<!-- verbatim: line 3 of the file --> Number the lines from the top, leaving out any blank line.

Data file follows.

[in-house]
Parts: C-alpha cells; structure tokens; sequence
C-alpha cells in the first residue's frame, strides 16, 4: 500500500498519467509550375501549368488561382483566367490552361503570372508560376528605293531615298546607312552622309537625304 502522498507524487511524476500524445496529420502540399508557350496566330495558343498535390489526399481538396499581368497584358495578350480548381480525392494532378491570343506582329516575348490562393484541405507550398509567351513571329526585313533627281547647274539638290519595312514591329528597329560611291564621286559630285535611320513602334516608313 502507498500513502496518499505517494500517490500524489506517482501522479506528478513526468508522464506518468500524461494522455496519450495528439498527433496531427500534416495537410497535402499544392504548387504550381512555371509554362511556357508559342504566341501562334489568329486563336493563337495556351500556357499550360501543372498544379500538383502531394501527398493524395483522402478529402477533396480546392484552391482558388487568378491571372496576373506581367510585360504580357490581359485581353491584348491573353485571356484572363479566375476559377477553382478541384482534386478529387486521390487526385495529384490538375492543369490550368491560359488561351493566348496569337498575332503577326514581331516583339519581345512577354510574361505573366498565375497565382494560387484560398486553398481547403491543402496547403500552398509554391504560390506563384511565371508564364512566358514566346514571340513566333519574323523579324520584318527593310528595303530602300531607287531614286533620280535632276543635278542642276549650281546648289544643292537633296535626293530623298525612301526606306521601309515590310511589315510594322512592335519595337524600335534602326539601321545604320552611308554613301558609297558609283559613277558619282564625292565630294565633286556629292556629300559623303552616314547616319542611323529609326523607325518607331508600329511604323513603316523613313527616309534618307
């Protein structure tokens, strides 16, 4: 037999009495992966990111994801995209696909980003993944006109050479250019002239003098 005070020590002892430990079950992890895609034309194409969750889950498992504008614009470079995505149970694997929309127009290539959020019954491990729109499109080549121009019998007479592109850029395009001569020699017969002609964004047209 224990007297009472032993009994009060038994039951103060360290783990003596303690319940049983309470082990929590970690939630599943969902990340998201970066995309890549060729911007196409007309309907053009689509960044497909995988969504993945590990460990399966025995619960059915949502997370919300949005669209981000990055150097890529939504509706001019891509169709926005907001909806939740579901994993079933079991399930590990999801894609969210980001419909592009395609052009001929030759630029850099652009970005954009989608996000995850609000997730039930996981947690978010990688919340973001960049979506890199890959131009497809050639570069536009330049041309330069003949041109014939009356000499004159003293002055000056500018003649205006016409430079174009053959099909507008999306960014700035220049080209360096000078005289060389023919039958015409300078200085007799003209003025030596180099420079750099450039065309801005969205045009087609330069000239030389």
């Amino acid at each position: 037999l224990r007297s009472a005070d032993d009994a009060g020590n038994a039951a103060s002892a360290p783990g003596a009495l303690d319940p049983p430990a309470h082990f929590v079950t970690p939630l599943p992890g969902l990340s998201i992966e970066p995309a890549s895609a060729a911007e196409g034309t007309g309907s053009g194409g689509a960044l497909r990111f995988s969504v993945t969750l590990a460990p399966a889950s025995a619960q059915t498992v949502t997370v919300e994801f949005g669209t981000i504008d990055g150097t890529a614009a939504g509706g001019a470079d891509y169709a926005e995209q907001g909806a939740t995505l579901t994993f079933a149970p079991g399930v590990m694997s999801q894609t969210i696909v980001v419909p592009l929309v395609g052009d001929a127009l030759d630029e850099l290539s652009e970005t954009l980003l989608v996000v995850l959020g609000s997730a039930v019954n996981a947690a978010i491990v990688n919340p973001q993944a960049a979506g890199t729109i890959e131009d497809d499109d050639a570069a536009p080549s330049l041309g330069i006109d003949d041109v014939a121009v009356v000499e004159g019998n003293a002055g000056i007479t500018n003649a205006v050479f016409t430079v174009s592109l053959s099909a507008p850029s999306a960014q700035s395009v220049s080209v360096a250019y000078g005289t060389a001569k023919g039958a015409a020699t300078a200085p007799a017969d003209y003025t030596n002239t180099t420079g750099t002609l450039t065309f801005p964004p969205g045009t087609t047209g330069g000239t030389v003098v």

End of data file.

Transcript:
C-alpha cells in the first residue's frame, strides 16, 4: 500500500498519467509550375501549368488561382483566367490552361503570372508560376528605293531615298546607312552622309537625304 502522498507524487511524476500524445496529420502540399508557350496566330495558343498535390489526399481538396499581368497584358495578350480548381480525392494532378491570343506582329516575348490562393484541405507550398509567351513571329526585313533627281547647274539638290519595312514591329528597329560611291564621286559630285535611320513602334516608313 502507498500513502496518499505517494500517490500524489506517482501522479506528478513526468508522464506518468500524461494522455496519450495528439498527433496531427500534416495537410497535402499544392504548387504550381512555371509554362511556357508559342504566341501562334489568329486563336493563337495556351500556357499550360501543372498544379500538383502531394501527398493524395483522402478529402477533396480546392484552391482558388487568378491571372496576373506581367510585360504580357490581359485581353491584348491573353485571356484572363479566375476559377477553382478541384482534386478529387486521390487526385495529384490538375492543369490550368491560359488561351493566348496569337498575332503577326514581331516583339519581345512577354510574361505573366498565375497565382494560387484560398486553398481547403491543402496547403500552398509554391504560390506563384511565371508564364512566358514566346514571340513566333519574323523579324520584318527593310528595303530602300531607287531614286533620280535632276543635278542642276549650281546648289544643292537633296535626293530623298525612301526606306521601309515590310511589315510594322512592335519595337524600335534602326539601321545604320552611308554613301558609297558609283559613277558619282564625292565630294565633286556629292556629300559623303552616314547616319542611323529609326523607325518607331508600329511604323513603316523613313527616309534618307